Microsoft takes on Chrome OS with Windows 11 SE for Education and $250 Surface laptops for students

The news: Microsoft, the world’s most valuable company, announced an optimized edition of Windows 11 built around the needs of the education market, as well as a new $250 laptop designed to compete with Google’s Chromebooks.

Why it’s worth watching: Microsoft is clearly targeting Google’s Chrome OS with Windows 11 SE, a lightweight version of their OS optimized for cloud management, as well as access to Office 365 and OneDrive education editions. 

  • Microsoft has lost a lot of ground to Google in the education market. In context, the US Chromebook market grew 548% YoY in Q1, making Chromebooks the fastest-growing category of PCs in Q1, per Canalys.
  • Companies like Acer, ASUS, Dell, Dynabook, Fujitsu, HP, JK-IP, Lenovo, and Positivo have been tapped to deliver Intel- and AMD-powered education PCs aimed at running Windows 11 SE.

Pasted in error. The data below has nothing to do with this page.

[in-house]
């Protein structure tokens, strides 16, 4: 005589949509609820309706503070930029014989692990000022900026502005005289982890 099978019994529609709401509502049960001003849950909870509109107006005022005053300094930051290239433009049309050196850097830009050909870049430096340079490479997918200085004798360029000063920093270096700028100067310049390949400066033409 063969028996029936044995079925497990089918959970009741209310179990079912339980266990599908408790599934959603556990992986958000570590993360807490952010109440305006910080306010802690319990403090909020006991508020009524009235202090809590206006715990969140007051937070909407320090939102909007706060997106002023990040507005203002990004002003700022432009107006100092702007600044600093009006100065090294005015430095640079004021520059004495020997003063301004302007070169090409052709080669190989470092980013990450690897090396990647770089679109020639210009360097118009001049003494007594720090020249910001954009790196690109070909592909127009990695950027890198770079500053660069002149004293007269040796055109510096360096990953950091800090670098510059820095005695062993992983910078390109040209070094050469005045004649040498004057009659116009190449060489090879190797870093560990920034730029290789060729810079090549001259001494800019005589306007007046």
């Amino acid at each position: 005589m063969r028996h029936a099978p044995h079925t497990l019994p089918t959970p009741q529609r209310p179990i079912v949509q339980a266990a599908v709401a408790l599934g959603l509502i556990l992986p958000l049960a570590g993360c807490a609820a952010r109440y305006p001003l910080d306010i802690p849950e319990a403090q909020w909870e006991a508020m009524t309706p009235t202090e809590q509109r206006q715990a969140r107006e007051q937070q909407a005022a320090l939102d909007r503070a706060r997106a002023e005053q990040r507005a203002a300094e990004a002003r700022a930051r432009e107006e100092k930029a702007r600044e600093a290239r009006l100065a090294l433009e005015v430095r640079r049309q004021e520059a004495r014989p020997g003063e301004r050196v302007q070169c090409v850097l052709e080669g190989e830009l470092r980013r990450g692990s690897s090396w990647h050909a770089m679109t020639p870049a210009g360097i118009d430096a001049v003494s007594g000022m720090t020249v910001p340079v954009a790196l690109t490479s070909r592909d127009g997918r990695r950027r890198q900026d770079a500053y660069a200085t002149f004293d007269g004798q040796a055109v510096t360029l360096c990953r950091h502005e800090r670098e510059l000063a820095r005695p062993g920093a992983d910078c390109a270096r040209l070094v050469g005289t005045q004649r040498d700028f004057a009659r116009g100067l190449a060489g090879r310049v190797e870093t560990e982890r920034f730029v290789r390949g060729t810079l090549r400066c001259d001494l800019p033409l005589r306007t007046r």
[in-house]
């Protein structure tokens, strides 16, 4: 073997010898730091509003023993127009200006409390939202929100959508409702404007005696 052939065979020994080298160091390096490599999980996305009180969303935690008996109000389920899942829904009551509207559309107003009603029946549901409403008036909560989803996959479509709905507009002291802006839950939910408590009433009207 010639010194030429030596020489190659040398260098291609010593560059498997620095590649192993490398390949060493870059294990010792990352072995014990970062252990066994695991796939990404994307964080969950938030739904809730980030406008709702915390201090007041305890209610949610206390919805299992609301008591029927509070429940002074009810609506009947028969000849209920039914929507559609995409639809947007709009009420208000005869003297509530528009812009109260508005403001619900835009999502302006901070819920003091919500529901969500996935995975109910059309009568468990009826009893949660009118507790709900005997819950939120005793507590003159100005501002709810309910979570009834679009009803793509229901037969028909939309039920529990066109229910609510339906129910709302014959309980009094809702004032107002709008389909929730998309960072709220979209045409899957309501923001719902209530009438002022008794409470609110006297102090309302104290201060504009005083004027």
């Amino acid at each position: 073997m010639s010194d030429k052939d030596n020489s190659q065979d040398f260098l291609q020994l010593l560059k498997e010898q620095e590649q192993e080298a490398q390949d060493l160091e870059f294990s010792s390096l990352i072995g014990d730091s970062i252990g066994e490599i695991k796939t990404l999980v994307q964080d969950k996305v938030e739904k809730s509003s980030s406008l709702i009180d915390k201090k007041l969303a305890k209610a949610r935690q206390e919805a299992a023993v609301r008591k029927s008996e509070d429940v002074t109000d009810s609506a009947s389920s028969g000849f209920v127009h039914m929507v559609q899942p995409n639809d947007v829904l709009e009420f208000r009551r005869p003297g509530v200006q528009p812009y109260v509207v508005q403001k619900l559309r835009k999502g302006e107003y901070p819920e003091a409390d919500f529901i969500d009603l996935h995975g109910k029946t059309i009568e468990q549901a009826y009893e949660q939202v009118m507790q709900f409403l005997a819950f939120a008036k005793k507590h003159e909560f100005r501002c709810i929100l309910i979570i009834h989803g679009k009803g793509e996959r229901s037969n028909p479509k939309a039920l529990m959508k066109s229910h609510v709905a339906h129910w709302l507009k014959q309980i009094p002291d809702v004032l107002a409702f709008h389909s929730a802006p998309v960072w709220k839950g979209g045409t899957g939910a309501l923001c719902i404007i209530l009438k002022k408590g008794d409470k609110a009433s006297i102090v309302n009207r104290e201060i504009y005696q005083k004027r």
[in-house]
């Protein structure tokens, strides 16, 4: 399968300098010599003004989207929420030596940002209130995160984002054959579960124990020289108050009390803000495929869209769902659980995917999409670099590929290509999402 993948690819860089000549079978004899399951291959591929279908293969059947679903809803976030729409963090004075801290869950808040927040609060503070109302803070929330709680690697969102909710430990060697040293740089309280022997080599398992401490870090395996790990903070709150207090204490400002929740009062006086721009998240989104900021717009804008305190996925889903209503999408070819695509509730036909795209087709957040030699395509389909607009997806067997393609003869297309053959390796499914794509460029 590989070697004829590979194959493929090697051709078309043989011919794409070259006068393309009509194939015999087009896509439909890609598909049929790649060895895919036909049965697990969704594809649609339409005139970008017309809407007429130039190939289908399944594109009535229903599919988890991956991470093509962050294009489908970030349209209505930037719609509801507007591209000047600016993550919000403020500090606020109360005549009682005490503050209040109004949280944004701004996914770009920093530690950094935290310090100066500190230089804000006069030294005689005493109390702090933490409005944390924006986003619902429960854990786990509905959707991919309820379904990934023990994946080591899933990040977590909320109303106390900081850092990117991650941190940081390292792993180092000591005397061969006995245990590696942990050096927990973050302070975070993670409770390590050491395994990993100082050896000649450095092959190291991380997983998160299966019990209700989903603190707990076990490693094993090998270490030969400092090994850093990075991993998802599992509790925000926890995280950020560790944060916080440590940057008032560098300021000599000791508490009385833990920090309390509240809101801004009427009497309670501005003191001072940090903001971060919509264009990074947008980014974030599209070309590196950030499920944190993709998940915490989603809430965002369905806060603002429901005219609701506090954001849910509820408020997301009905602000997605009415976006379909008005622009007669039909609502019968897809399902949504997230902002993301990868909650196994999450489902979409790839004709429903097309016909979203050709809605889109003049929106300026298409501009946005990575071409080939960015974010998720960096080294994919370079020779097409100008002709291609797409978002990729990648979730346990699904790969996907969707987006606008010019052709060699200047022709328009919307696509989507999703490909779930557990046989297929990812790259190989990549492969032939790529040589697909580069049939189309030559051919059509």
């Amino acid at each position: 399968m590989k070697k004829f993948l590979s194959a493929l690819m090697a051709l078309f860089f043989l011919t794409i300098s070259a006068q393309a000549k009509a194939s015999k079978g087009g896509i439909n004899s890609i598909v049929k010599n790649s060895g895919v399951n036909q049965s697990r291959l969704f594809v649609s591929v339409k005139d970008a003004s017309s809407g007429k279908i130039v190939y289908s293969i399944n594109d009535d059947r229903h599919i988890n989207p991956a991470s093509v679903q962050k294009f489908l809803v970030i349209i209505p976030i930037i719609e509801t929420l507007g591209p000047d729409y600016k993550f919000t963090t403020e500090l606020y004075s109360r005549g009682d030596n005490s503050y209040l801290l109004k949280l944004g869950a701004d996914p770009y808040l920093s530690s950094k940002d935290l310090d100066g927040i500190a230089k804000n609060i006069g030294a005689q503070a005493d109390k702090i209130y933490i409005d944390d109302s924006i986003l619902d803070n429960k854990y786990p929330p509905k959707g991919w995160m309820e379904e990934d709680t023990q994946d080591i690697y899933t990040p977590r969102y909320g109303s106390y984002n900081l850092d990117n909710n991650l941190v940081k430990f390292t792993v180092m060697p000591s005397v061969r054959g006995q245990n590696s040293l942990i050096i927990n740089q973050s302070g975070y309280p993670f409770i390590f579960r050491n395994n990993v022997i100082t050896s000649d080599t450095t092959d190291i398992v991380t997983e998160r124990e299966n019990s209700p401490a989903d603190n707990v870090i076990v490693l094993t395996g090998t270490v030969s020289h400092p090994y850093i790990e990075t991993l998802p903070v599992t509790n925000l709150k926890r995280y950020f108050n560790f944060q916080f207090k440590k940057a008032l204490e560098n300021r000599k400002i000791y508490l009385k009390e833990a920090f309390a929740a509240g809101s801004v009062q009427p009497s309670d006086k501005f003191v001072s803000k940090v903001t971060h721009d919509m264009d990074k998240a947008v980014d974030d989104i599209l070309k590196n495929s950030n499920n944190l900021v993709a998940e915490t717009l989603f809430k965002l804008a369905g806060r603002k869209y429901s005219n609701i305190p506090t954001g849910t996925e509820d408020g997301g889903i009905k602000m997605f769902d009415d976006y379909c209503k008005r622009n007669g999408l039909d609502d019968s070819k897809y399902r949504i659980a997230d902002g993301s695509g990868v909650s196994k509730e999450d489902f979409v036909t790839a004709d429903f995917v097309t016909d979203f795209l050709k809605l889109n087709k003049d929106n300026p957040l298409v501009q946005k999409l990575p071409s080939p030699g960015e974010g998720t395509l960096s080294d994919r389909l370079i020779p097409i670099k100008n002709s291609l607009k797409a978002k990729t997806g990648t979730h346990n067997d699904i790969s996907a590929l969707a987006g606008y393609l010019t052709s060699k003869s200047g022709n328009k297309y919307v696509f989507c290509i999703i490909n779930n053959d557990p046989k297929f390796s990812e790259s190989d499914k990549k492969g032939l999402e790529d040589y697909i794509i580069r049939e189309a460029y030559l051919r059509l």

The bigger picture: We previously reported that the chip shortage, high demand for PCs, and a looming price hike pushed Microsoft’s Windows 11 launch into the back seat. 

Refocusing on education helps Windows 11 get traction in a market long dominated by Google and affordable sub-$500 Chromebooks. Google Workspace for Education is used by 170 million students and educators globally.

  • For Microsoft and its PC OEMs, making budget educational PCs using older, cheaper, and less powerful processors and components offers a respite from the months-long component crisis.
  • Large sales to schools and universities can help push Windows 11 adoption numbers and now gives an alternative to traditional Chrome OS and Chromebook schools.
  • Windows 11 in schools also helps Microsoft build loyal users, as today’s students will be tomorrow’s professionals—possibly sticking to familiar OS and hardware.

What’s the catch? Microsoft is coming from behind in educational software, cloud services, and hardware and will likely need to heavily discount its services or offer additional incentives to pry away market share from Google.